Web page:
“It seems like she actually grew as a person and deepened and it sounds like she really loved her kid and was obviously not well if that really was her own doing. It just seemed like what she wanted was more life, and more good stuff in life. I know it seems clear cut [that it was suicide], but was there something else going on that we don’t know about?”
Before Adams began homeschooling her son last year, he attended a nearby public school near the family’s apartment in Manhattan’s Financial District.
There had never been a crossing guard at the school before Adams spearheaded a campaign to get one said the parent of another child at the same school.
The parent, who asked for anonymity, remembered Adams as a caring mother who “was always there at drop-off and pick-up, she was present and involved.”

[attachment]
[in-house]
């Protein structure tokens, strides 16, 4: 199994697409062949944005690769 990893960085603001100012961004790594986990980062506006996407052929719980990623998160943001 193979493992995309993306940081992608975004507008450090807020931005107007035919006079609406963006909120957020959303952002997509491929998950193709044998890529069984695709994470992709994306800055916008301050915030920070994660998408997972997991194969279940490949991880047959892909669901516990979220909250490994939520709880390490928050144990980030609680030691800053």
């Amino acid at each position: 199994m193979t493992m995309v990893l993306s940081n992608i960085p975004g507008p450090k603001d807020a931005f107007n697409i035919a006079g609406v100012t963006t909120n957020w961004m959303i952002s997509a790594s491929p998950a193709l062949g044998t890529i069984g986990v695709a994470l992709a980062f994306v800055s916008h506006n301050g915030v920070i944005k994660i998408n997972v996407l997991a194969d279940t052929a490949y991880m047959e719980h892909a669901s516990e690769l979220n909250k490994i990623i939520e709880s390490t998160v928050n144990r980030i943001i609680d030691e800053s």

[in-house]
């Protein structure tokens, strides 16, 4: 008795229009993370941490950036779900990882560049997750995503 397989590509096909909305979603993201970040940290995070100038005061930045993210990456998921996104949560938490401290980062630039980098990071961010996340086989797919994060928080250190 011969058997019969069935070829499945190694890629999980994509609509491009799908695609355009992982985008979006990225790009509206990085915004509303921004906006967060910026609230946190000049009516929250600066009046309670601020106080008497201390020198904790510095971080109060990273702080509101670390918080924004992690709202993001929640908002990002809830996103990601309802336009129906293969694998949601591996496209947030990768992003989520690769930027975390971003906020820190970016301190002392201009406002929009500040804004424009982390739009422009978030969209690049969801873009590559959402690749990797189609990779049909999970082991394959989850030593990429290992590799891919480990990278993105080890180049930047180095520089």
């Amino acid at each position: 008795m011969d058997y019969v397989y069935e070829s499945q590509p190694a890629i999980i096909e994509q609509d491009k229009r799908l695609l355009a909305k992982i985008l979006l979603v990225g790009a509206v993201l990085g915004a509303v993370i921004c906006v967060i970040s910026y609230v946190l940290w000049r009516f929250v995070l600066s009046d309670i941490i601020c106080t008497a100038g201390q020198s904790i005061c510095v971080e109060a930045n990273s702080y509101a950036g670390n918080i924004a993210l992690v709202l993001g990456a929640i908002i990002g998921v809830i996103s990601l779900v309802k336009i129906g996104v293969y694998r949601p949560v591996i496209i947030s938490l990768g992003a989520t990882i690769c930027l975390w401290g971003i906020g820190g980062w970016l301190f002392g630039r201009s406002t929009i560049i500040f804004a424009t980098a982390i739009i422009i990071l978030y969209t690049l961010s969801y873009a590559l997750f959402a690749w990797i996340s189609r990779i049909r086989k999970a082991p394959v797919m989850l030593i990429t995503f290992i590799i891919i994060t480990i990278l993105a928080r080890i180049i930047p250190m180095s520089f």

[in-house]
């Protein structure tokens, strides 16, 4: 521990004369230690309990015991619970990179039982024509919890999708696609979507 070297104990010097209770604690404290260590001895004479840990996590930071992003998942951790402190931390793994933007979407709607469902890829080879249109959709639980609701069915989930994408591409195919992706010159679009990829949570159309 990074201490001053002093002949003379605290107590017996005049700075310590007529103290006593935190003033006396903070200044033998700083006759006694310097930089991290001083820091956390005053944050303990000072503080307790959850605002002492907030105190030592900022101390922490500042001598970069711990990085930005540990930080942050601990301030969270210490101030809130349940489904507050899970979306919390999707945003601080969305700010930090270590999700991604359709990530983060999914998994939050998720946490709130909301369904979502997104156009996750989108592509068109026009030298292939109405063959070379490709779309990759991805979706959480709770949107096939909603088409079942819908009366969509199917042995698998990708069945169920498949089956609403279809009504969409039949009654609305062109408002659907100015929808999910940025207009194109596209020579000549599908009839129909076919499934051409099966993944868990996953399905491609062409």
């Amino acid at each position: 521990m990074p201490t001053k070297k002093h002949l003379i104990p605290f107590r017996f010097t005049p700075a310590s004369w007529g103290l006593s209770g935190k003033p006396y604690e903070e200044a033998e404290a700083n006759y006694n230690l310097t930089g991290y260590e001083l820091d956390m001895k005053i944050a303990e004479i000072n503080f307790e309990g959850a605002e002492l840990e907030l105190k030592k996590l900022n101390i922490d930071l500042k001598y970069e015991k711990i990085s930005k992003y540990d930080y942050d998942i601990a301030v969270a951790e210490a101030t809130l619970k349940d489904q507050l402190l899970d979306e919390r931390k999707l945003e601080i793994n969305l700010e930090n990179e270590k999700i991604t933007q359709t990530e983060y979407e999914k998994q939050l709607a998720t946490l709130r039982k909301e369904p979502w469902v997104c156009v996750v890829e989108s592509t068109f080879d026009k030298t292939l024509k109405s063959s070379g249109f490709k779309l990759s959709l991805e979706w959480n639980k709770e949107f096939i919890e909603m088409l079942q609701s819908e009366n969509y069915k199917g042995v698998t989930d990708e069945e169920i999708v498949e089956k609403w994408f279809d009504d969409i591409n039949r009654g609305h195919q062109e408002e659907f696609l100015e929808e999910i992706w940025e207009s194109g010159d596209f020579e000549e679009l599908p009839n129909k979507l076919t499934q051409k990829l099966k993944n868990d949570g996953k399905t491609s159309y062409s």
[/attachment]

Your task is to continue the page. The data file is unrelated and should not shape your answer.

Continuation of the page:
At the same time, there was a lot of envy among other moms based on Adams’ looks and past as a Playboy model, the parent said. Although they could be unfriendly at times, it didn’t appear to bother Adams, who was always unfailingly kind and polite in return.
“When I last saw her, she gave no external indications or any internal turmoil or problems,” said the parent. “I remember seeing her dressed up in a sexy cop uniform at school one day, she was interested in past lives, holistic beauty care, she was gun enthusiast. She was a woman of varied interests, but her number one driving force was her son.”
“It seemed like she was normal, and then... boom,” Moore said.
Since 2008, at least 631 children in the U.S. have been killed by a parent in the middle or a divorce or custody battle, according to the Center for Judicial Excellence. There are still many more questions than answers about what drove Stephanie Adams to kill herself and her child.
Tina Bockrath, for one, “would urge anyone reading this to not judge.”
“Mental health is not something to joke around about or play Judge Judy,” she said. “You have no idea what someone else is going through.”